Dog Pet Pet Holiday

National Take a Walk in the Park Day

National Take A Walk In The Park Day encourages all pet families to stretch their legs on their favorite trail or at a neighborhood park. After a long busy day, a calming and therapeutic way to relax would be a nice, leisurely walk in the park.

Taking a walk at a local park is an excellent way to clear one’s mind from the stresses of the day, re-energize, and at the same time, improve health. It is also a great opportunity to bond with our furry friends!

Make sure that on this day you and your pets:

  • Go out for a walk in the park and enjoy nature’s beauty and being outside
  • Finding a trail somewhere and take a hike in the fresh air

It’s good for them and good for us too!

Cat Dog Pet Pet Holiday

National Animal Poison Prevention Week

This week educates pet owners on what can poison their pets, how to spot the signs of poisoning, and how to help pets if they exhibit such signs.

History of the day

In 1863, an American diplomat on assignment to Russia, Henry Bergh, prevented a carriage driver from beating his fallen horse. Upon returning to his hometown, New York, after his resignation, Bergh founded the American Society for the Prevention of Cruelty to Animals (A.S.P.C.A.). It became the first and only humane society in the Western Hemisphere.

Owners could not get information about pet care over the internet, so A.S.P.C.A. and other organizations’ pamphlets and articles came to the rescue.

By the 1990s, concern over animals had taken an upswing. People placed more value on the lives of animals. The next few decades saw organizations, even the Food and Drug Administration, taking more care to ensure every aspect of pet care — pet stores, pet food, and even pet toys — were safe.

The A.S.P.C.A., among other organizations, influenced legislation and legal proceedings, bringing to light animal suffering and highlighting our responsibilities in this regard. All these years later, we now view animal care very differently. National Animal Poison Prevention Week reflects our changing view of pet care and is a special event to protect our pet buddies from accidental harm.

Items that can poison your pets

Sweet food items

Many sweets contain a sweetener xylitol, which is toxic to animals.

Human drugs and medicine

Antidepressants, acetaminophen and many other drugs made for human consumption can cause serious health issues when ingested by pets. Make sure to ALWAYS check with your vet if your pet needs any medication.


Some flowers may contain chemicals that are deadly, such as lilies to cats.


Chocolate made for human consumption is not safe to be eaten by any pets.

Dog Pet Holiday

Dog in Yellow Day

Dogs in Yellow Day raises awareness about anxious and reactive dogs. They need some space, love and care so that their environment seems less frightening to them.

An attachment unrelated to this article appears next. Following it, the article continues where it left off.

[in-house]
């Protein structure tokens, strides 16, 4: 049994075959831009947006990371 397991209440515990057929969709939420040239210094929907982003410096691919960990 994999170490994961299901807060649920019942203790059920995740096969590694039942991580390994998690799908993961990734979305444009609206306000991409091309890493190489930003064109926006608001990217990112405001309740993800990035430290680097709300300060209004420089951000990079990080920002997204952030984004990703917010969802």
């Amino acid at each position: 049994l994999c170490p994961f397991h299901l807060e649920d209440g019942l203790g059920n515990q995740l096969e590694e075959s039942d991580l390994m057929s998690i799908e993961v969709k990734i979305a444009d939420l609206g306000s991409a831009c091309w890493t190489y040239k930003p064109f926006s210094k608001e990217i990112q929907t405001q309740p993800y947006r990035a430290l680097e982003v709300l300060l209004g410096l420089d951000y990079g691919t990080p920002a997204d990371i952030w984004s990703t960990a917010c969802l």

Our world can be incredibly scary for anxious dogs, being unpredictable and a little too much for them to handle. That’s why such dogs need someone they can trust to help them navigate their environment. They are still good dogs, even though they may not be keen on socializing with other dogs.

If you encounter such an animal, be kind, give them their space, and avoid being judgemental.

History of the day

Dogs in Yellow Day was founded by Sarah Jones whose dog Bella was attacked by another dog when she was a puppy. As a result, Bella developed a fear of other dogs. Whenever she met other dogs, it left her terrified.

Bella would growl or lunge at other dogs because she was scared. Passers-by often threw her pitiful or angry looks and dragged their dogs away from her. Jones wanted to find a way for Bella and other anxious dogs to be understood, so she started the #dogsinyellow campaign. She is a firm believer that through compassionate awareness-raising, the message will reach more unknowing dog owners and spread the understanding of anxious dogs worldwide.

For more than 12,000 years, dogs have lived with humans as protectors, hunting companions, objects of adoration or scorn, and friends.

Some historians say humans domesticated wolves around 10,000 years ago, while others claim 30,000. Some say this domestication began in Europe, others in the Middle East or East Asia. Other theories say that early human hunter-gatherers actively tamed and bred wolves.

Still, other narratives state that wolves domesticated themselves by scavenging the carcasses human hunters left behind or lingering around campfires. They grew more welcoming with every generation until they became enduring friends.

Today, dogs are regarded differently in various parts of the world. In Western society, characteristics of friendship, protectiveness, loyalty, and affection have earned dogs a prominent position while in the United States and Europe, the care of dogs has grown into a multibillion-dollar business.

However, in some of the developing nations and many regions of Asia, dogs are not regarded with love. They are used as beasts of burden, guards, or even for food.